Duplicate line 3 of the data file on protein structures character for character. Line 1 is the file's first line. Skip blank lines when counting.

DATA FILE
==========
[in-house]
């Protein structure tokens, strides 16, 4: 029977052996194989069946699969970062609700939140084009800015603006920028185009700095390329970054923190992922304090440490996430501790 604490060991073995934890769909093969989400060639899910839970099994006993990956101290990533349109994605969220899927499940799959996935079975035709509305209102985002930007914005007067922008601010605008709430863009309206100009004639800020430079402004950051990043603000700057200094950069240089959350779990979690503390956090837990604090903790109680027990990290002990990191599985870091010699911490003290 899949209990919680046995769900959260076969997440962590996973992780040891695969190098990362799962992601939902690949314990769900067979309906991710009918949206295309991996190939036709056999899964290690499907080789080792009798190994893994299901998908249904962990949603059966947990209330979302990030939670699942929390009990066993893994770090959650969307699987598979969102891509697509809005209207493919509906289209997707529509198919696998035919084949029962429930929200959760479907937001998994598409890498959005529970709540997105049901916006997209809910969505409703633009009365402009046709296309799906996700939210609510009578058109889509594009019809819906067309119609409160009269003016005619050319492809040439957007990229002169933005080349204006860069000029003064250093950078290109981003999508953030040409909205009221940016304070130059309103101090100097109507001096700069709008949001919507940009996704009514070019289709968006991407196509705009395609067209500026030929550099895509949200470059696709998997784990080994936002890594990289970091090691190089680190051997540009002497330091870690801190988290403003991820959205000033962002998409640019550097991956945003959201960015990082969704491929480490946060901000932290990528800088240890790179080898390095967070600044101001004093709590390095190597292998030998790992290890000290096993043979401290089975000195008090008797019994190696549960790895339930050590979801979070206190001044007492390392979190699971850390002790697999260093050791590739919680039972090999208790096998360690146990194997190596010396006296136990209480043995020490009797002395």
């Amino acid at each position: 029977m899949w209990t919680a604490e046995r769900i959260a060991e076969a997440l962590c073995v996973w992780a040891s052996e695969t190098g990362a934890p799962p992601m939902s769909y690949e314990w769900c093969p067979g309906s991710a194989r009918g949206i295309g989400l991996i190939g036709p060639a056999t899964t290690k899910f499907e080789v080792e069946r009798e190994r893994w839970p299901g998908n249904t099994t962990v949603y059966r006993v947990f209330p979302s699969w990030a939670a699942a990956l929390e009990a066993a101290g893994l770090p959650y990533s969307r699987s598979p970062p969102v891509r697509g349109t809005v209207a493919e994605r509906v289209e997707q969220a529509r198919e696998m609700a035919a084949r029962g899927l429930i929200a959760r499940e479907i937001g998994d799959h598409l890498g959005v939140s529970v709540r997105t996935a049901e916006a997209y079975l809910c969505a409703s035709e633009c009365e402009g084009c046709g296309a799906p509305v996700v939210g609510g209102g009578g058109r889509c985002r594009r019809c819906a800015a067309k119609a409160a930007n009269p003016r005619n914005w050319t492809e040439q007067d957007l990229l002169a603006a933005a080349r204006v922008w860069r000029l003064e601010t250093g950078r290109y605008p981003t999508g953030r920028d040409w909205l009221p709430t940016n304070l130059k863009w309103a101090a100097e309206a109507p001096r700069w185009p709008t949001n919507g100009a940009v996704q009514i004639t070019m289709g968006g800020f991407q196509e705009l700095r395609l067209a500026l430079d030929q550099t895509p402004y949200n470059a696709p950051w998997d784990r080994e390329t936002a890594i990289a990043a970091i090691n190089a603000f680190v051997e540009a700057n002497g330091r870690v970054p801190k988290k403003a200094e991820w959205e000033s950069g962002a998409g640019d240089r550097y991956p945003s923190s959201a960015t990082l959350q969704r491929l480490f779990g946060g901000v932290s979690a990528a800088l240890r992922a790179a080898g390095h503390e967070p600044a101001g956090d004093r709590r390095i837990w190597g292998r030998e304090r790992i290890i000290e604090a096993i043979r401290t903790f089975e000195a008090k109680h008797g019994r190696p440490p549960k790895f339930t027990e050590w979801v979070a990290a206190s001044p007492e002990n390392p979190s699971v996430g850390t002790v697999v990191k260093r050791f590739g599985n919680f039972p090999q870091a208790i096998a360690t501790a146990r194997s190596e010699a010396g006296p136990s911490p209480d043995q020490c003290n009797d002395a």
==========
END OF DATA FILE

């Amino acid at each position: 029977m899949w209990t919680a604490e046995r769900i959260a060991e076969a997440l962590c073995v996973w992780a040891s052996e695969t190098g990362a934890p799962p992601m939902s769909y690949e314990w769900c093969p067979g309906s991710a194989r009918g949206i295309g989400l991996i190939g036709p060639a056999t899964t290690k899910f499907e080789v080792e069946r009798e190994r893994w839970p299901g998908n249904t099994t962990v949603y059966r006993v947990f209330p979302s699969w990030a939670a699942a990956l929390e009990a066993a101290g893994l770090p959650y990533s969307r699987s598979p970062p969102v891509r697509g349109t809005v209207a493919e994605r509906v289209e997707q969220a529509r198919e696998m609700a035919a084949r029962g899927l429930i929200a959760r499940e479907i937001g998994d799959h598409l890498g959005v939140s529970v709540r997105t996935a049901e916006a997209y079975l809910c969505a409703s035709e633009c009365e402009g084009c046709g296309a799906p509305v996700v939210g609510g209102g009578g058109r889509c985002r594009r019809c819906a800015a067309k119609a409160a930007n009269p003016r005619n914005w050319t492809e040439q007067d957007l990229l002169a603006a933005a080349r204006v922008w860069r000029l003064e601010t250093g950078r290109y605008p981003t999508g953030r920028d040409w909205l009221p709430t940016n304070l130059k863009w309103a101090a100097e309206a109507p001096r700069w185009p709008t949001n919507g100009a940009v996704q009514i004639t070019m289709g968006g800020f991407q196509e705009l700095r395609l067209a500026l430079d030929q550099t895509p402004y949200n470059a696709p950051w998997d784990r080994e390329t936002a890594i990289a990043a970091i090691n190089a603000f680190v051997e540009a700057n002497g330091r870690v970054p801190k988290k403003a200094e991820w959205e000033s950069g962002a998409g640019d240089r550097y991956p945003s923190s959201a960015t990082l959350q969704r491929l480490f779990g946060g901000v932290s979690a990528a800088l240890r992922a790179a080898g390095h503390e967070p600044a101001g956090d004093r709590r390095i837990w190597g292998r030998e304090r790992i290890i000290e604090a096993i043979r401290t903790f089975e000195a008090k109680h008797g019994r190696p440490p549960k790895f339930t027990e050590w979801v979070a990290a206190s001044p007492e002990n390392p979190s699971v996430g850390t002790v697999v990191k260093r050791f590739g599985n919680f039972p090999q870091a208790i096998a360690t501790a146990r194997s190596e010699a010396g006296p136990s911490p209480d043995q020490c003290n009797d002395a």